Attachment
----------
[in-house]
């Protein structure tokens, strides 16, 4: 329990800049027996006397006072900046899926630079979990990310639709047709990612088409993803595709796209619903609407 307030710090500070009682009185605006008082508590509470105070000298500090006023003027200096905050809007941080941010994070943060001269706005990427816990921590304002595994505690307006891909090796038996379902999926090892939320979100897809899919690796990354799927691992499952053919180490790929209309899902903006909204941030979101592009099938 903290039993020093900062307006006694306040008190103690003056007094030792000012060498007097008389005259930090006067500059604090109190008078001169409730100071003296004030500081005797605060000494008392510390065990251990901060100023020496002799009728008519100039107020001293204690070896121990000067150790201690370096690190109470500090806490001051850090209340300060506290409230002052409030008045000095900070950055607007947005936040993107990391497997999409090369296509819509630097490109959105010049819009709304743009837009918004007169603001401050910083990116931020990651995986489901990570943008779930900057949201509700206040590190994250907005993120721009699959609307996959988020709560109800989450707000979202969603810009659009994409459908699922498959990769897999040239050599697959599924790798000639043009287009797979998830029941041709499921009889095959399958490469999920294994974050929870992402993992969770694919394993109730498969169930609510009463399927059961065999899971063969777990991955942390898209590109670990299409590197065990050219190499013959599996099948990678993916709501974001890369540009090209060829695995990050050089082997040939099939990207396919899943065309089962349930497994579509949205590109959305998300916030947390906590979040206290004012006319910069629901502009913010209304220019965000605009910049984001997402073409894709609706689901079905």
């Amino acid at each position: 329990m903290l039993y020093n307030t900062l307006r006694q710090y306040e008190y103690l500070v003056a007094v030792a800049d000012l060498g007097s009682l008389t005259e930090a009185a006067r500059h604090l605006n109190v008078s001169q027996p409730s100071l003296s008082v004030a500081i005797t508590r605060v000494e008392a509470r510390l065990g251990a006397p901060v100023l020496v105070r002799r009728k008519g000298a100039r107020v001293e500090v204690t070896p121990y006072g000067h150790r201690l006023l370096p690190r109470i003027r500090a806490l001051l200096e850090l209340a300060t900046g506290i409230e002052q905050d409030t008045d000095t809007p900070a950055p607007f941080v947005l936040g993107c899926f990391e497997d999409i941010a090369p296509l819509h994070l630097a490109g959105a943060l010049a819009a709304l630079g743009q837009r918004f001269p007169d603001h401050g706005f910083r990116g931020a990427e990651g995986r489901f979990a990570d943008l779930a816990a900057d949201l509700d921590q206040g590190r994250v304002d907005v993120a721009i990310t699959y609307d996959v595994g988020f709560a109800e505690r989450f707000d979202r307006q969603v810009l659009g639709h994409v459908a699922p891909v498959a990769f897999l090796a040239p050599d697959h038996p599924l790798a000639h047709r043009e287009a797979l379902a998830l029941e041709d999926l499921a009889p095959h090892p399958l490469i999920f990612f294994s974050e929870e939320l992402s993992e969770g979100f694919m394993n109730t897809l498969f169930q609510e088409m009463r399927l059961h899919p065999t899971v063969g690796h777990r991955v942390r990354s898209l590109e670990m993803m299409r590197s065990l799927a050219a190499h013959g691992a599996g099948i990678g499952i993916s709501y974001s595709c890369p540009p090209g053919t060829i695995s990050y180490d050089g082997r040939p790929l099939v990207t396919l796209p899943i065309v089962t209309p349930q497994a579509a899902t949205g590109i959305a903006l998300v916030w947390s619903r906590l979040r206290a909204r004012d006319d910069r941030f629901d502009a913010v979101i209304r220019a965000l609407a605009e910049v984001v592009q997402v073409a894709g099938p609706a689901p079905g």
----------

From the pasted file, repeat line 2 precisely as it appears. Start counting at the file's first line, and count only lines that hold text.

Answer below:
């Protein structure tokens, strides 16, 4: 329990800049027996006397006072900046899926630079979990990310639709047709990612088409993803595709796209619903609407 307030710090500070009682009185605006008082508590509470105070000298500090006023003027200096905050809007941080941010994070943060001269706005990427816990921590304002595994505690307006891909090796038996379902999926090892939320979100897809899919690796990354799927691992499952053919180490790929209309899902903006909204941030979101592009099938 903290039993020093900062307006006694306040008190103690003056007094030792000012060498007097008389005259930090006067500059604090109190008078001169409730100071003296004030500081005797605060000494008392510390065990251990901060100023020496002799009728008519100039107020001293204690070896121990000067150790201690370096690190109470500090806490001051850090209340300060506290409230002052409030008045000095900070950055607007947005936040993107990391497997999409090369296509819509630097490109959105010049819009709304743009837009918004007169603001401050910083990116931020990651995986489901990570943008779930900057949201509700206040590190994250907005993120721009699959609307996959988020709560109800989450707000979202969603810009659009994409459908699922498959990769897999040239050599697959599924790798000639043009287009797979998830029941041709499921009889095959399958490469999920294994974050929870992402993992969770694919394993109730498969169930609510009463399927059961065999899971063969777990991955942390898209590109670990299409590197065990050219190499013959599996099948990678993916709501974001890369540009090209060829695995990050050089082997040939099939990207396919899943065309089962349930497994579509949205590109959305998300916030947390906590979040206290004012006319910069629901502009913010209304220019965000605009910049984001997402073409894709609706689901079905």